With the IHT layout, if I increase even one font size, parts of the story get clipped. It’s like they re-invented the infamous Internet Explorer you can’t resize text bug. (Oddly, Mozilla 1.21 doesn’t exhibit the same bug. Maybe their browser detecting needs a little work?)

    One thing I discovered from monkeying a bit is that if you select the one page icon it keeps that view for on subsequent stories, which is a nice touch that makes up somewhat for the text-clipping thing.

    I’m also perturbed not being able to hit Back on your browser and have it do what you expect. Reminds me of first-generation frames.

    BTW, thanks for the link, Joshua.

  5. IHT is an good example of what can’t be done with simple HTML and images. I agree on all of your points, especially the way the pages get ‘flipped,’ which is very slick. That it works in NN4 and Opera is even more impressive. So if IHT is doing it and has received tons of praise, why aren’t more publications following suit?

  6. Minor point Chad:

    IE not resizing fonts defined in pixels is not a bug, it is complying with the CSS spec/recommendation.

    “Pixel units, as used in the last rule, are relative to the resolution of the canvas”

    Due to general laziness of coders, most went with using px because it gives a high degree of consistency across browser/platform (as it is intended to do). Mozilla reacted to this problem by ignoring the spec and allowing you to resize fonts. A good thing? Probably, except now you cannot define an absolute font-size for Mozilla (useful for overlaying text on images). The root problem is that designers/html coders put laziness over accessibility, and that’s not an issue a browser can really fix, unless it decides to ignore its own mission (“designed for standards compliance” -from Mozilla homepage).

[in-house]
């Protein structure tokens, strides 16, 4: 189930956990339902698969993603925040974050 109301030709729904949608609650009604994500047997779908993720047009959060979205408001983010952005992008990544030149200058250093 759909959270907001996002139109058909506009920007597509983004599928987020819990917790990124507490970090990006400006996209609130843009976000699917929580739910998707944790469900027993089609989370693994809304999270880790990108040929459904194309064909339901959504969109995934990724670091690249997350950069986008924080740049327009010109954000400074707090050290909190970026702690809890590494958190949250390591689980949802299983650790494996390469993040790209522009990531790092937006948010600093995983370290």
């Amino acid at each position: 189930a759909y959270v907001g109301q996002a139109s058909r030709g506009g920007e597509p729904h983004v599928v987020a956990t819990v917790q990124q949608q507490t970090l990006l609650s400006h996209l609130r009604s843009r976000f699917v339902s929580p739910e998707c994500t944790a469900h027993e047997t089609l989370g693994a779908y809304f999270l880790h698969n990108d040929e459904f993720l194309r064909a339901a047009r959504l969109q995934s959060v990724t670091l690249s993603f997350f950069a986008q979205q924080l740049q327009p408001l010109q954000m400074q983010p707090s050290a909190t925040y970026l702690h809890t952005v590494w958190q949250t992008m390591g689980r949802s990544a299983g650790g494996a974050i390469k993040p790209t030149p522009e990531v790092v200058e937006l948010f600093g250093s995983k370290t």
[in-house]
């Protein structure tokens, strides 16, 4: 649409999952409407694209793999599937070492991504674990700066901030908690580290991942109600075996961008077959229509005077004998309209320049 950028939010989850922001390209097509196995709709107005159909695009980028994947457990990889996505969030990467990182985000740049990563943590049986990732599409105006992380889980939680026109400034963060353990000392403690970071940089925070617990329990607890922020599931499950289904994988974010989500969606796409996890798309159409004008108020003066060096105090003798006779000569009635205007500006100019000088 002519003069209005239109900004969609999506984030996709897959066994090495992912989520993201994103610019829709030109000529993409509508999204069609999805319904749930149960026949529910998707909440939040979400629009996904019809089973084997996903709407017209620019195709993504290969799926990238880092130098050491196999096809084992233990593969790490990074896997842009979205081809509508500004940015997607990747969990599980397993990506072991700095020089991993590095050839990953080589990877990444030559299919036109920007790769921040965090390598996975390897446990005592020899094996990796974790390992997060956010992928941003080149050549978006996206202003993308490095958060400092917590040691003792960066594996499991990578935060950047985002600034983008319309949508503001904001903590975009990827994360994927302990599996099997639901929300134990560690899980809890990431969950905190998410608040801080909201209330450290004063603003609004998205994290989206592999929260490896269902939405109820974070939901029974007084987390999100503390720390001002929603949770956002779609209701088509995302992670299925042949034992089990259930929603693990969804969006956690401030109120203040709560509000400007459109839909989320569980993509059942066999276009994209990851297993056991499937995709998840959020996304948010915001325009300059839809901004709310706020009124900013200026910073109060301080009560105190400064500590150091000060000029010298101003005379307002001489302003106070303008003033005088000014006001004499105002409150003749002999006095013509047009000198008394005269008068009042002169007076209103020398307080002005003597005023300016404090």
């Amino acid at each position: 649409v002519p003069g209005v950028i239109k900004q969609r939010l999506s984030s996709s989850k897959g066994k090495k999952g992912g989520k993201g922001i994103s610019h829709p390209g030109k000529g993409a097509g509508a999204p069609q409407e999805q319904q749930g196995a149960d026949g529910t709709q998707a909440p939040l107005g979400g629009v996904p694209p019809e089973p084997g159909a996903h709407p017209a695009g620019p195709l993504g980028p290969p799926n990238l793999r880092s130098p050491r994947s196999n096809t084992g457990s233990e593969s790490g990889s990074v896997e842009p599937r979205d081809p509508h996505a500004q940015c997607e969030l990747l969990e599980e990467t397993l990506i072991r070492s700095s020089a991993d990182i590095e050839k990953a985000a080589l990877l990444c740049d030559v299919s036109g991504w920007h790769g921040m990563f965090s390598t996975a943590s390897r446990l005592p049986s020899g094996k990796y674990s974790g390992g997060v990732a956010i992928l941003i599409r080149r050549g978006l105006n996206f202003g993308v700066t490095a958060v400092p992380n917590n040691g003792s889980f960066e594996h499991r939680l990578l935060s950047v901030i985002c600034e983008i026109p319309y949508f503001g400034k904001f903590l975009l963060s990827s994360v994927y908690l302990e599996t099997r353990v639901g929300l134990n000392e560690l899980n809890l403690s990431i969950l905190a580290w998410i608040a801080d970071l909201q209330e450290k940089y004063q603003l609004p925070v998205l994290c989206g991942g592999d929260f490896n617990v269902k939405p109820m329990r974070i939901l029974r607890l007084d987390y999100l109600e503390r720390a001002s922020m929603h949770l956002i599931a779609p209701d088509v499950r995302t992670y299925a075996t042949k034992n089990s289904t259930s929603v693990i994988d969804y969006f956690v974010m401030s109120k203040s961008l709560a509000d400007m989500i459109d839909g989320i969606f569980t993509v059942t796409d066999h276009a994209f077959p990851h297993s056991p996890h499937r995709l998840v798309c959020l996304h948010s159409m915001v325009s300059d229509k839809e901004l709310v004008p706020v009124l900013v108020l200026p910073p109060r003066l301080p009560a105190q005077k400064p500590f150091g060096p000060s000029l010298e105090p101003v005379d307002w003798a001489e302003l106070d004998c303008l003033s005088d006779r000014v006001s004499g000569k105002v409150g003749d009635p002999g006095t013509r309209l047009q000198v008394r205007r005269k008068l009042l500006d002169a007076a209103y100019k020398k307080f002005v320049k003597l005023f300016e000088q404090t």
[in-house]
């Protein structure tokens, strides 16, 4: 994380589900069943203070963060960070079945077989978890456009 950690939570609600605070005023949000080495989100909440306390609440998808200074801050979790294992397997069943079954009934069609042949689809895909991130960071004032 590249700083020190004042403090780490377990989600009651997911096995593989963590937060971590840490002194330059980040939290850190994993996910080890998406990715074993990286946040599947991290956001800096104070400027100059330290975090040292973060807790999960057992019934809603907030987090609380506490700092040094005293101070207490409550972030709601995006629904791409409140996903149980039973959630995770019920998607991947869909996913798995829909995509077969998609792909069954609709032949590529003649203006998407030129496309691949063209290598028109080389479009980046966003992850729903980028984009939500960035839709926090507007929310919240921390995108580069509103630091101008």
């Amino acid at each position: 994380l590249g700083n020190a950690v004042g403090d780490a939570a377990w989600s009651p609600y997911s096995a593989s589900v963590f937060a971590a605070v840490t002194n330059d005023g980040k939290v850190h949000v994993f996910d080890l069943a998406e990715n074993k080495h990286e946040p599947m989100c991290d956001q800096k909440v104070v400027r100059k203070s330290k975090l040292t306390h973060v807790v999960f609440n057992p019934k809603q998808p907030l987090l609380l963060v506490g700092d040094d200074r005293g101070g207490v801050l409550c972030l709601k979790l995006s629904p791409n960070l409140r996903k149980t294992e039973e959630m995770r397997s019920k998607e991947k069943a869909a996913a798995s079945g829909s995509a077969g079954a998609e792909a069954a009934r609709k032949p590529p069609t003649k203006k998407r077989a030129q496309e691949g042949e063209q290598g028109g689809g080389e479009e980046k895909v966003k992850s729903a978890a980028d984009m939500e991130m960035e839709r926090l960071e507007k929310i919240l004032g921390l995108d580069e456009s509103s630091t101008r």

7. I always wait a while to upgrade Movable Type (the software I use to publish this site). The wisdom of this approach was borne out when a security fix had…

  8. Too funny, was just having a conversation about the IHT site and why more sites haven’t pushed some more of their conventions. I love the “clippings” feature as well.

    IHT Designer Interview

    Eric, I have to disagree slightly with the use of pixels as pure laziness. Pixels are often the ONLY reliable measurement unit when your dealing with legacy browsers as well as the modern stuff. Though thats less an issue every day, Woot!

    Also I think the clipping feature at the IHT should find wider adoption in one form or another.

  10. It’s not laziness. It’s competiting concerns. Accessibility is important, but it’s only one of a number competing interests — such as brand identity — that need to be balanced.

    If browser maker’s early implementations of ems hadn’t been been so lethally buggy, I’m sure designers wouldn’t have minded using them.

    Back to the topic at hand, my preferred method of handling pagination is one of two ways:

    1) A List Apart style, where a list of subheads are used as links to each page — best suited for short stuff.

    2) Previous | Page [pulldown list] of [total pages] | Next

    The pulldown menu both allows easier random access among pages _and_ make the clicking target much larger — which a typical problem with number links. It’s not as universally accessible since it requires JS to automatically trigger the list.

    But it’s probably not hard to make it so. Have the JS change the CSS to hide the form button — so if JS is turned off, the button reappears. If you’re really concerned about accessibility, you could probably have CSS hide an alternate static page number or set of iView style page number links, which would only be used if the CSS is disabled or served up as an alternative stylesheet.